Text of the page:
Welcome to Gadget Dreams and Nightmares, the column that delves into the latest gadget announcements in search of something dazzling, life-changing or simply ridiculous.
In our grab bag this time around are a novel way to track your time, a smartwatch for kids, and a musical controller you can put together yourself — and it just happens to be made of cardboard.
As ever, these are not reviews, because I haven’t even seen these items in person, let alone held them in my grubby hands. The ratings reflect only how much I’d like to try each item.
More often than I’d care to admit, I feel the seconds, minutes, and hours of a day slip into the ether before I realize it’s happening. When it’s time for bed and I try to take stock of my day, it’s difficult to recall exactly how I spent my time.
As someone who would like to be more efficient and productive (but is perhaps a little too absent-minded and doesn’t want to deal with detailed journaling), I think Timeflip (pictured above) seems like a terrific way to keep track of where all that precious time goes.
It’s a 10-sided, die-like device that you simply turn to log the activity you’re engaged in at a given time. An accelerometer detects which side of the shape is active, and through a Bluetooth connection to your phone, it tracks how long you’re engaged in that action.
It comes with a bunch of printed stickers as well as some blank ones, so you can customize it to reflect the things you do most often. However, you need to register for an account, which seems superfluous unless you want to access your activity data from the cloud.
Timeflip seems to do that trick all the best gadgets have mastered: doing one thing really well in a way that improves one’s quality of life. Well, maybe that last part overstates it a little — but it’s a different type of activity tracker that at least might provide you with the data you’re looking for to make the changes you want to make. I’m absolutely interested.
Time to Play
And now, a smartwatch for kids. Omate and Nanoblock have teamed up to create Omate x Nanoblock. If the engineers spent as much time working on the device as the marketing teams spent coming up with the name, it doesn’t exactly inspire confidence, but I’ll give them the benefit of the doubt.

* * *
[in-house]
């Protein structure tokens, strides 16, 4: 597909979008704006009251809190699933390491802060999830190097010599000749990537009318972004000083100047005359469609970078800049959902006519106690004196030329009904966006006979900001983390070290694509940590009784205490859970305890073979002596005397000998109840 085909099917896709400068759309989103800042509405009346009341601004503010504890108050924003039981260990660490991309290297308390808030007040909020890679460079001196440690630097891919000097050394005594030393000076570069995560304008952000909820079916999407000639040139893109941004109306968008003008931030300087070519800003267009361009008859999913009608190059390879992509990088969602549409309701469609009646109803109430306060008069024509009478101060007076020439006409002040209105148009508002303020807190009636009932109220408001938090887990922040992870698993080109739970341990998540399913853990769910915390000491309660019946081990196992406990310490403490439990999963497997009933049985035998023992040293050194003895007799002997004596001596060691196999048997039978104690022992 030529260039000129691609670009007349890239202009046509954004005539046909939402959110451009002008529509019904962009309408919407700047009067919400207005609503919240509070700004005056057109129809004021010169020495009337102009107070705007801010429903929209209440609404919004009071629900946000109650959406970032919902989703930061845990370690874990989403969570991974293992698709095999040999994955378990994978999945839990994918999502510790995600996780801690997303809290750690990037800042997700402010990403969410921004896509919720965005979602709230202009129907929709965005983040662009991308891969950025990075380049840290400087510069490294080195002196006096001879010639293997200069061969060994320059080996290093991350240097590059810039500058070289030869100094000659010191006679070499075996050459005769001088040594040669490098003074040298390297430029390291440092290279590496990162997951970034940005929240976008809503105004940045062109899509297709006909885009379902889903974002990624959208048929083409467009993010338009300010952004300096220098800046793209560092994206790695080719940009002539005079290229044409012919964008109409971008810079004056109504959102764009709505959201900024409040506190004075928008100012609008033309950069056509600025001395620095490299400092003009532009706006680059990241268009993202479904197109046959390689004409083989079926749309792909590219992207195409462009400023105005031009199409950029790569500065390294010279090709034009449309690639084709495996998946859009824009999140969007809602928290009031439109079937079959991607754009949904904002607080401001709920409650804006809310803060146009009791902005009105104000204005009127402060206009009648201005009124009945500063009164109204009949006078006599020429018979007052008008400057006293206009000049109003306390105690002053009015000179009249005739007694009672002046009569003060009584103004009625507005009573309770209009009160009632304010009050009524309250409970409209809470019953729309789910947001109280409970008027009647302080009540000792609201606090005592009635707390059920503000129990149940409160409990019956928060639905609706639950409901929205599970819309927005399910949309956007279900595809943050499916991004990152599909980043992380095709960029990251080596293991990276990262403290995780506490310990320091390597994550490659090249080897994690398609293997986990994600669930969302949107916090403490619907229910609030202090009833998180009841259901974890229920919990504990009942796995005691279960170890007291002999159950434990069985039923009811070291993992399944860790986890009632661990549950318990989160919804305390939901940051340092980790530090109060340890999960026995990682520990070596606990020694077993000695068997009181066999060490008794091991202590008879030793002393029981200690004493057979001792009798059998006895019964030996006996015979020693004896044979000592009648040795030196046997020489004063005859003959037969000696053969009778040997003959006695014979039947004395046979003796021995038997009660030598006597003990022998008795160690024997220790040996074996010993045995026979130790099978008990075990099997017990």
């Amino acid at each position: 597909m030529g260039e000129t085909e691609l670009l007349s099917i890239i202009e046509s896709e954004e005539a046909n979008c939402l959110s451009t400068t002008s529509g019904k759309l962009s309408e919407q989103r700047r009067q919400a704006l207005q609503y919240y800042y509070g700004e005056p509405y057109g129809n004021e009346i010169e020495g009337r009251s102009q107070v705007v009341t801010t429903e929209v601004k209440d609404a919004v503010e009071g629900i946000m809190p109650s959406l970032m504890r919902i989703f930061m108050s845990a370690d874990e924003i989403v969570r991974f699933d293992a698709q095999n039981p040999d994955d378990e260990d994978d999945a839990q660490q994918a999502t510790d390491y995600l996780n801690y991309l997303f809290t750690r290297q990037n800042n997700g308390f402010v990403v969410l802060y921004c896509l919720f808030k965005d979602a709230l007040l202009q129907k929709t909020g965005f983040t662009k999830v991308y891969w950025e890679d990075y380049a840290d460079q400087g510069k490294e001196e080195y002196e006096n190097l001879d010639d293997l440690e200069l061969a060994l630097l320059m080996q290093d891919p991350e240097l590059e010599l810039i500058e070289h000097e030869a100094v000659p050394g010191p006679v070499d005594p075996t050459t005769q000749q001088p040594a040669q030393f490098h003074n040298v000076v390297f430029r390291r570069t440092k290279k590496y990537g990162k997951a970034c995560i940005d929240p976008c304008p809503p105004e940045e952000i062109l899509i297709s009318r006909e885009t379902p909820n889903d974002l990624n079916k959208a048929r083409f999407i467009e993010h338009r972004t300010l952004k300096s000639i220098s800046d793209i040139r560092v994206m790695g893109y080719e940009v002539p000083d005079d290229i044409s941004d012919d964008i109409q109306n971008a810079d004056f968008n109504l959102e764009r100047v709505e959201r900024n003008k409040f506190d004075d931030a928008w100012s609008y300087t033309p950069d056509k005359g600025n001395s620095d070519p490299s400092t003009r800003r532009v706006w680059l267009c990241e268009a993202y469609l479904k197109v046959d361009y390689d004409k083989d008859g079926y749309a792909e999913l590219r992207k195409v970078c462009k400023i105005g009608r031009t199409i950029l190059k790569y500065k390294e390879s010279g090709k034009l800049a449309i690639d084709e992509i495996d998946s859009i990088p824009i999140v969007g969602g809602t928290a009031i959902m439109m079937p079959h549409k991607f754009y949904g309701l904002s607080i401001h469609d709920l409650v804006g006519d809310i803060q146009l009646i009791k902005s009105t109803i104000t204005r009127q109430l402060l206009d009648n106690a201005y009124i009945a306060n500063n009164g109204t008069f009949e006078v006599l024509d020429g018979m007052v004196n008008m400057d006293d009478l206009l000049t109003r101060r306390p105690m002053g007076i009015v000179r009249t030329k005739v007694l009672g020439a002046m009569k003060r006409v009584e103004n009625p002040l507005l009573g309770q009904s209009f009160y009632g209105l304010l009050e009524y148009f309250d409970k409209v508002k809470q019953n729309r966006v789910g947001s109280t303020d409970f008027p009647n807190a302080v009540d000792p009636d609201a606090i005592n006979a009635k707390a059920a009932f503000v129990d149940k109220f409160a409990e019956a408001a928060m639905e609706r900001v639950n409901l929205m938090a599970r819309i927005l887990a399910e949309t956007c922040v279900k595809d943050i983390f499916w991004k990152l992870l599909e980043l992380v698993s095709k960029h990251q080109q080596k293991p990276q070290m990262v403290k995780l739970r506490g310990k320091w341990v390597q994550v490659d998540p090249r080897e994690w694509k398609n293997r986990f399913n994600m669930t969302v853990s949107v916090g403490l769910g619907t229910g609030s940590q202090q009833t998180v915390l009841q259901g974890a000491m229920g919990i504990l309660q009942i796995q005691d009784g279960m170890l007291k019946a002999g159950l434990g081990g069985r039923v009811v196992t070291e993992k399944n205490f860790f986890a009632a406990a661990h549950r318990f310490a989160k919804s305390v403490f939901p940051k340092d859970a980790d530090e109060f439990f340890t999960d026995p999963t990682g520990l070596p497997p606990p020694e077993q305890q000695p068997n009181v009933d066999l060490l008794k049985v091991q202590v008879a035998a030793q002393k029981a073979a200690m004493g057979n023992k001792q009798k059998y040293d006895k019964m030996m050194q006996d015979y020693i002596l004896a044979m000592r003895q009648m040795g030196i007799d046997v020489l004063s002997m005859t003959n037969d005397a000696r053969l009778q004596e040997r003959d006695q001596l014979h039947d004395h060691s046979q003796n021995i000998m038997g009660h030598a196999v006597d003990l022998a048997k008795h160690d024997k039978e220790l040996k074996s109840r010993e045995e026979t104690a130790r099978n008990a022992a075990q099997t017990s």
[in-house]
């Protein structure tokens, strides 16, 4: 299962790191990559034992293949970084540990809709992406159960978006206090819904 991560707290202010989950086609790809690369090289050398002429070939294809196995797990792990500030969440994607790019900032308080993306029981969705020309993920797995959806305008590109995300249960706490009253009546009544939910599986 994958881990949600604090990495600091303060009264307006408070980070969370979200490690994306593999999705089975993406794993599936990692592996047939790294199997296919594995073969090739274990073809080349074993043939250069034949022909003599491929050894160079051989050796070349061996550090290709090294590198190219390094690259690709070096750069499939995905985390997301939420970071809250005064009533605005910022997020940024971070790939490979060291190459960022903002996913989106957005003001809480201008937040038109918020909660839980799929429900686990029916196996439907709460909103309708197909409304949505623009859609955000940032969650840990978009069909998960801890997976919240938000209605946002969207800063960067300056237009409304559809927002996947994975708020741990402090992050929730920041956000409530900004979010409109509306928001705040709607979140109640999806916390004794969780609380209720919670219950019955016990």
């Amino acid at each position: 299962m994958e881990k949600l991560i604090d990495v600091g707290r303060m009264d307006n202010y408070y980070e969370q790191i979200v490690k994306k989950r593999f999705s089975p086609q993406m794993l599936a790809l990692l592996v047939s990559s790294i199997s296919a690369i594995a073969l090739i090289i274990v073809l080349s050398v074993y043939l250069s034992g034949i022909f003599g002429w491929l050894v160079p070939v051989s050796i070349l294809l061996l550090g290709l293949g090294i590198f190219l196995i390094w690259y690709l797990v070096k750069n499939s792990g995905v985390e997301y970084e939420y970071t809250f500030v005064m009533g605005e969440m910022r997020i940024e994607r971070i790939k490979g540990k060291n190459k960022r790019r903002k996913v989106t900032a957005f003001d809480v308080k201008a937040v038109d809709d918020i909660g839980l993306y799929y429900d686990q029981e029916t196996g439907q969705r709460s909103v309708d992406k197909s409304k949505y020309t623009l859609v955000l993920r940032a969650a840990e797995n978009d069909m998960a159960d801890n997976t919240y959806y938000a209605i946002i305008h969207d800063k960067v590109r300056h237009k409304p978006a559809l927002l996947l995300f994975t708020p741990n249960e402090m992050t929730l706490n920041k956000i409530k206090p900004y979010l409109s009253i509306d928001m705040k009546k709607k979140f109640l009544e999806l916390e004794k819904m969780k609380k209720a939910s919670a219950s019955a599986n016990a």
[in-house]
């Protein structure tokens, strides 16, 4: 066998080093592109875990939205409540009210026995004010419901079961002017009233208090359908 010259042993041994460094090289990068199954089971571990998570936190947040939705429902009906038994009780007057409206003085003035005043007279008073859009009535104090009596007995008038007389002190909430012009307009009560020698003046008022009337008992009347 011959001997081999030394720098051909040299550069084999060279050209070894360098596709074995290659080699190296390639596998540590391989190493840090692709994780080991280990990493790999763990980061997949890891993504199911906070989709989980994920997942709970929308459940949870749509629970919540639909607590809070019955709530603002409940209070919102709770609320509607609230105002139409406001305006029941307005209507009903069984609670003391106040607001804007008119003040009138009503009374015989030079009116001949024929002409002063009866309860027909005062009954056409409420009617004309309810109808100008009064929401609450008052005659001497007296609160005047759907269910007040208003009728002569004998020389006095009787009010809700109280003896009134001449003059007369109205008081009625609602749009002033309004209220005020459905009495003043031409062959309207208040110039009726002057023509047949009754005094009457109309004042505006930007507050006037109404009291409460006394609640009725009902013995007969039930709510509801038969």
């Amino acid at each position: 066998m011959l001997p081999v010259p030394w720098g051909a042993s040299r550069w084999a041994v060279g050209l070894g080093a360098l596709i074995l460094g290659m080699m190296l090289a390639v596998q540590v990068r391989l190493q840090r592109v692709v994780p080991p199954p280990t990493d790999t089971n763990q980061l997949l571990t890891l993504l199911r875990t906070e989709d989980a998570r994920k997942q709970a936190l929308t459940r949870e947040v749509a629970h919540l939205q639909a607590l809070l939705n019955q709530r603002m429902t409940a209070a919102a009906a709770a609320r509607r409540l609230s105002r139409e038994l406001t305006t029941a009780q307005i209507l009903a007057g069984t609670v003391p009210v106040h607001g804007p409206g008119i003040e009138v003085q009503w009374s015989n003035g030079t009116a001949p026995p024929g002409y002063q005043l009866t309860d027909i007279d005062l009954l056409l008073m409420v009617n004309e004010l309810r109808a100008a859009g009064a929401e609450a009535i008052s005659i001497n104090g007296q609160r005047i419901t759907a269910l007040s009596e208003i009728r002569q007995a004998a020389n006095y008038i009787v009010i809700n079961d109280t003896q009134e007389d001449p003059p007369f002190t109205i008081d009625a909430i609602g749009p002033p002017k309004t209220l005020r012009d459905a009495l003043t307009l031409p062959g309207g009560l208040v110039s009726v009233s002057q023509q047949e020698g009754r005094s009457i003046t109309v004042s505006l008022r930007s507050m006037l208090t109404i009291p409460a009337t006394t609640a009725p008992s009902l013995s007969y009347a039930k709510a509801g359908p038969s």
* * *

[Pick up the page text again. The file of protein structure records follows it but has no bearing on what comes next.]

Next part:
The watch features colorful bricks — don’t call them “Legos” — around the wristband, and it certainly has the kind of aesthetic children will enjoy.
It has 3G connectivity and determines a child’s location through a blend of cell networks, GPS and WiFi, and concerned parents can find the watch’s location through an app. Should a youngster feel in danger, there’s an SOS alert function.
Parents can keep in contact with their offspring with a voice chat feature, and there’s an alarm and stopwatch to keep the wearer in good time. Perhaps most attractively for kids, there’s a selfie camera to help them capture those fun moments with their friends.
At US$179, including a one-year, 100-MB per month data plan, it’s certainly going to be less expensive than a smartphone for those who might just be too young for them anyway.
I don’t have kids, so I can’t really speak to how much this would fit into my life. Parents will have to consider the privacy implications for their kids before buying Omate x Nanoblock, but it could be a solid way to help ensure their safety.
Rating: 4 out of 5 Better Than Calculator Watches
Here’s one for the more musically minded. On the heels of the announcement of Nintendo’s cardboard Labo attachments for the Switch console comes a MIDI controller that is, yes, made of cardboard.
It can connect to computers and mobile devices, and you assemble it yourself with punch-out cardboard keys connecting to silicon sensors and a circuit board. The Kami-Oto controller can connect over Bluetooth or micro USB, but if you don’t have a device on hand to connect to, fear not! There’s a little speaker that can help you make music wherever you may be.
Through a crowdfunding project, you can snap up a Kami-Oto for around US$46, which seems fair, for the Bluetooth version and additional cardboard sheets. The micro USB model will require a pledge of around $28.
It’s a neat device, even it’s going to be less about tinkling the ivories than slapping some thick paper. It’d sure beat trying to tap out an idea for a song or musical phrase on a phone keyboard for musicians, especially those without the budget to splurge on a baby grand.
Rating: 4 out of 5 Play It Again, SAMs